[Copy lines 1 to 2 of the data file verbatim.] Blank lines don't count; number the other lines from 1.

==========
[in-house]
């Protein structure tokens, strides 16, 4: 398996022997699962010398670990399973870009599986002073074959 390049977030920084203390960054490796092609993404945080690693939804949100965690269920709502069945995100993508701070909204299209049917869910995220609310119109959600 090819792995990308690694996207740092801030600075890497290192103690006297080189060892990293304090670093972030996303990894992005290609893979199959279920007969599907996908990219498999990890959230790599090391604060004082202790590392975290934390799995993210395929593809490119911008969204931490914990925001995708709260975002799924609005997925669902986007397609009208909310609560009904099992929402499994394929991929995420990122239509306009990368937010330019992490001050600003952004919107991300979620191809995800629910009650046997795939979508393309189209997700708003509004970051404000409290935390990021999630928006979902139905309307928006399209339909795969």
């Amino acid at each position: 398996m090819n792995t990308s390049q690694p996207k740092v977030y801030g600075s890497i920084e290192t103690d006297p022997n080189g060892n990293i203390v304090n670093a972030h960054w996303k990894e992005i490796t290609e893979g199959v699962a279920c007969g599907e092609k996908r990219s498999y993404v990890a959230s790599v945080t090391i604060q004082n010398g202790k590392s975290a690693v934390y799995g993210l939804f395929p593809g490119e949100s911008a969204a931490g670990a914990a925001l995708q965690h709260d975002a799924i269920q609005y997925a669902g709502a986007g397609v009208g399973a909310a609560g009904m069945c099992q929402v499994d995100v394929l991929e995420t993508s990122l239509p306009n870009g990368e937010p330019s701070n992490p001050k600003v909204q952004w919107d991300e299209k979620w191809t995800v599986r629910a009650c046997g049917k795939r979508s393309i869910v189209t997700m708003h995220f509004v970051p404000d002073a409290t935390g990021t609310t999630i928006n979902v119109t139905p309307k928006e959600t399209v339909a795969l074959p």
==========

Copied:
[in-house]
């Protein structure tokens, strides 16, 4: 398996022997699962010398670990399973870009599986002073074959 390049977030920084203390960054490796092609993404945080690693939804949100965690269920709502069945995100993508701070909204299209049917869910995220609310119109959600 090819792995990308690694996207740092801030600075890497290192103690006297080189060892990293304090670093972030996303990894992005290609893979199959279920007969599907996908990219498999990890959230790599090391604060004082202790590392975290934390799995993210395929593809490119911008969204931490914990925001995708709260975002799924609005997925669902986007397609009208909310609560009904099992929402499994394929991929995420990122239509306009990368937010330019992490001050600003952004919107991300979620191809995800629910009650046997795939979508393309189209997700708003509004970051404000409290935390990021999630928006979902139905309307928006399209339909795969």